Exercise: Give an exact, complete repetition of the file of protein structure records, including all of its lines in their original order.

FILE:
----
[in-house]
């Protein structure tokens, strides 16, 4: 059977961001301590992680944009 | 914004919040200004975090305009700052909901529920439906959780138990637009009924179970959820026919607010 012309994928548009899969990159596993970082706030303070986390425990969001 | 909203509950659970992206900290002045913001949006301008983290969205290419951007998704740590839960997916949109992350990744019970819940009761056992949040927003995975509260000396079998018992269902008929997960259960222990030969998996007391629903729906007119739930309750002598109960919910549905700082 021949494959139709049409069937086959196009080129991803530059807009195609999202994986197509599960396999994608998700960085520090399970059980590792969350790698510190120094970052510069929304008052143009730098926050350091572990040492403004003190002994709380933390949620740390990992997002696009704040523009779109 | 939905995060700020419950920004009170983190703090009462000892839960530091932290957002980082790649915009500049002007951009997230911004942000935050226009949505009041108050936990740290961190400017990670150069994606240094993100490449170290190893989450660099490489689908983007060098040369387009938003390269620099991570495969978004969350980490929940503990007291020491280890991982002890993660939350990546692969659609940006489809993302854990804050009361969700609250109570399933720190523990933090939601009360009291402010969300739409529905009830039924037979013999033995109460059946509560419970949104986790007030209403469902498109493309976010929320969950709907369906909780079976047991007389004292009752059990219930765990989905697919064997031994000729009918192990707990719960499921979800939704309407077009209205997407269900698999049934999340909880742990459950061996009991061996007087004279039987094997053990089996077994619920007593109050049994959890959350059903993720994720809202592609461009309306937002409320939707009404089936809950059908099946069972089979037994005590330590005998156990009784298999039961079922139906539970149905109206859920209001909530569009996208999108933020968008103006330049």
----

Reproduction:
[in-house]
């Protein structure tokens, strides 16, 4: 059977961001301590992680944009 | 914004919040200004975090305009700052909901529920439906959780138990637009009924179970959820026919607010 012309994928548009899969990159596993970082706030303070986390425990969001 | 909203509950659970992206900290002045913001949006301008983290969205290419951007998704740590839960997916949109992350990744019970819940009761056992949040927003995975509260000396079998018992269902008929997960259960222990030969998996007391629903729906007119739930309750002598109960919910549905700082 021949494959139709049409069937086959196009080129991803530059807009195609999202994986197509599960396999994608998700960085520090399970059980590792969350790698510190120094970052510069929304008052143009730098926050350091572990040492403004003190002994709380933390949620740390990992997002696009704040523009779109 | 939905995060700020419950920004009170983190703090009462000892839960530091932290957002980082790649915009500049002007951009997230911004942000935050226009949505009041108050936990740290961190400017990670150069994606240094993100490449170290190893989450660099490489689908983007060098040369387009938003390269620099991570495969978004969350980490929940503990007291020491280890991982002890993660939350990546692969659609940006489809993302854990804050009361969700609250109570399933720190523990933090939601009360009291402010969300739409529905009830039924037979013999033995109460059946509560419970949104986790007030209403469902498109493309976010929320969950709907369906909780079976047991007389004292009752059990219930765990989905697919064997031994000729009918192990707990719960499921979800939704309407077009209205997407269900698999049934999340909880742990459950061996009991061996007087004279039987094997053990089996077994619920007593109050049994959890959350059903993720994720809202592609461009309306937002409320939707009404089936809950059908099946069972089979037994005590330590005998156990009784298999039961079922139906539970149905109206859920209001909530569009996208999108933020968008103006330049």